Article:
After showing up for work at a Garden District coffee shop at 6 a.m. to work the morning shift a couple of Saturdays ago, my friend Sam shook off his midday fatigue and rode his bike to City Hall to march in solidarity with the Occupy Wall Street movement. As the march proceded through the French Quarter, some visitors to our city were displeased with this particular attraction, yelling "Get a job," to Sam, who, among the hundreds of others in attendance, was holding a "We Deserve Better" sign and chanting "We are the 99%."
The implication of the heckling — that people only complain about the system because they are too lazy to make it work for them — has been proved false in the past two months of Occupy protests. Here in New Orleans and at "occupations" around the country, all kinds of hard-working people have shown up to air their discontent with the current state of affairs. The past few years of un-natural disasters and economic collapse have made it plain that millions of people who play by the rules, go to school, work hard, buy a home and try to grab on to their small piece of the America Dream, have lost to powers and circumstances far beyond their control despite their efforts. Go ask shrimpers and oystermen along the Gulf Coast (how their livelihoods fared) after the BP spill, anyone who bought a house in 2007 before the market crash, a recent college graduate searching for a first real job, or someone who has tried to get health insurance after surviving cancer.
The modest suggestion that can be distilled from the Occupy protests is that these people who have lost are not losers and that they deserved better and got worse. And the next logical step in what appears to be the collective thinking of this leaderless group is that there are others who are responsible, who have enriched themselves at group members' expense, have created a rigged system that benefits them, their corporations, their friends and their families — and in the process co-opted a government that was supposed to promote the common good.
While that power may feel close in Zuccotti Park in New York City, where the Occupy Wall Street protest began and continues, Wall Street titans feel impossibly far away from Duncan Plaza, where Occupy New Orleans has its home. New Orleanians are used to seeing tents and people camping there since it was a village for the homeless for months following Hurricane Katrina. Now the homeless are joined there by young anarchists and other idealists. Some seem to believe the occupation is an end in itself, that they are modeling a new society where people are treated with dignity and equality which will, by force of its decency, overturn the existing order of contemporary life. Critics no doubt will continue to highlight the revolutionary aspirations of the scruffy though manifestly committed members of this movement in an effort to dismiss the entire protest. More conventional types who might otherwise support the movement's criticism of the intersection of wealth and power in this country might feel they don't have a place in a movement in which the group's name suggests that moving to a former homeless camp is the cost of admission. But as a lawyer who lives in a Lower Garden District home with an artist wife, a 2-year-old daughter, my cousin and a miniature dachshund, for whom outdoor living is both undesirable and untenable, I maintain that the two-month residency of occupiers around the country is important and necessary to raise issues of wealth inequality that I haven't seen discussed this much in my lifetime (including during the moments following Hurricane Katrina, when blatant inequality seemed to be treated as a New Orleans problem). I also believe the viability of the movement — including steps that might limit or contain the corruption that it describes — will require the support of lawyers, baristas, artists and other people who are not overt radicals but can imagine a fairer, more just world without a complete overturning of the American way of life.Thinking of the occupiers at City Hall and all over the world, as well as all of us who might join them, I taped to my front door a sign that I got at Occupy New Orleans. In big, red letters it reads, "Occupy Yourself." In that state of mind, I passed through that same door the following morning, with a small "99%" button on my lapel, which was given to me by the occupiers. I went to a courthouse, where I proceeded with my daily work — my own, small occupation — standing next to and up for people the government wants to throw in prison or kill.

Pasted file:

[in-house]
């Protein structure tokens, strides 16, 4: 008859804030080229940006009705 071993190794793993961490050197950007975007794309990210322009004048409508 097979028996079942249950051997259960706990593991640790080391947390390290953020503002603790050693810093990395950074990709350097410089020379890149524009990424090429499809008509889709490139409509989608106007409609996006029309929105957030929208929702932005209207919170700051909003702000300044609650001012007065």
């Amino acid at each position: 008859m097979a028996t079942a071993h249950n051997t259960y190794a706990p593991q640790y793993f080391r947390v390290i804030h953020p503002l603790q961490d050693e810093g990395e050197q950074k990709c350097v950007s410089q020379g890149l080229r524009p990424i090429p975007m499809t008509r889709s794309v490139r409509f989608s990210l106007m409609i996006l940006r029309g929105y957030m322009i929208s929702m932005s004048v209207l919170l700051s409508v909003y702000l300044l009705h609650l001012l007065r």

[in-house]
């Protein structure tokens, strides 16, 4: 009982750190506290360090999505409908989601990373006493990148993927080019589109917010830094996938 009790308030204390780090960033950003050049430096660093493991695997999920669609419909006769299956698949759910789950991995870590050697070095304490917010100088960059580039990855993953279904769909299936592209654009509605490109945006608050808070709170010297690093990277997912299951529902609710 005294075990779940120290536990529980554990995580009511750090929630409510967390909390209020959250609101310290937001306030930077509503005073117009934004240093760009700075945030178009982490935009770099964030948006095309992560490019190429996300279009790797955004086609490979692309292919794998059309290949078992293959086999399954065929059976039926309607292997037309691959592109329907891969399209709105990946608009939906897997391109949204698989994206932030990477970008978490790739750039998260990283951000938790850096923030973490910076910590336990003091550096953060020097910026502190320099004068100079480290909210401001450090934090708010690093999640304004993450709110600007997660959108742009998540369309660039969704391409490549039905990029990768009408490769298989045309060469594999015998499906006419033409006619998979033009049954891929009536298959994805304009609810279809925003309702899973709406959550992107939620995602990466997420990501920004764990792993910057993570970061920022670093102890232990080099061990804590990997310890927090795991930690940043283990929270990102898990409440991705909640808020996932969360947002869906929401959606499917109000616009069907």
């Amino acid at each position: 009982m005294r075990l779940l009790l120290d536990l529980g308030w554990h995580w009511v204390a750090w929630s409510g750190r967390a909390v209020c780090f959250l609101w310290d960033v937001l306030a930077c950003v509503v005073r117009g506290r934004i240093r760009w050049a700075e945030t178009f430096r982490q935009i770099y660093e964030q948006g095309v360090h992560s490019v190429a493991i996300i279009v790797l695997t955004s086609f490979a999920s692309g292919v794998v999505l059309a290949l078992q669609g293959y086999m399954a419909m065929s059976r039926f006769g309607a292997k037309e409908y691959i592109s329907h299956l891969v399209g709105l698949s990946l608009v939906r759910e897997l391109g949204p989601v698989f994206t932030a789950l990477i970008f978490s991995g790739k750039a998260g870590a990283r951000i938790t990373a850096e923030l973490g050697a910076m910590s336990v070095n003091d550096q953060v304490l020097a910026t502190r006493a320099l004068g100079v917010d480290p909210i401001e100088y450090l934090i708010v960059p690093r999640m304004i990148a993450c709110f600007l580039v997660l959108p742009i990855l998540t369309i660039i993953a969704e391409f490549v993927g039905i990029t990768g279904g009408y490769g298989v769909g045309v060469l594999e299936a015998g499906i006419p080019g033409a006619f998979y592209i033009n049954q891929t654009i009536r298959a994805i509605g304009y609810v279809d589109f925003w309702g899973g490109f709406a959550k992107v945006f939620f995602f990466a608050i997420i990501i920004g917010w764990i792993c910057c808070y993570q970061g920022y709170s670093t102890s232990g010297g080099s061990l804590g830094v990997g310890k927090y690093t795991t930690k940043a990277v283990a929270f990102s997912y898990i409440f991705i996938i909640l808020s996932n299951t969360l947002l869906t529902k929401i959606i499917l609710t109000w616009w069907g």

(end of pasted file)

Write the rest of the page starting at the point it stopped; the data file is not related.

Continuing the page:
Billy Sothern is a criminal defense attorney and the author of Down in New Orleans: Reflections from a Drowned City.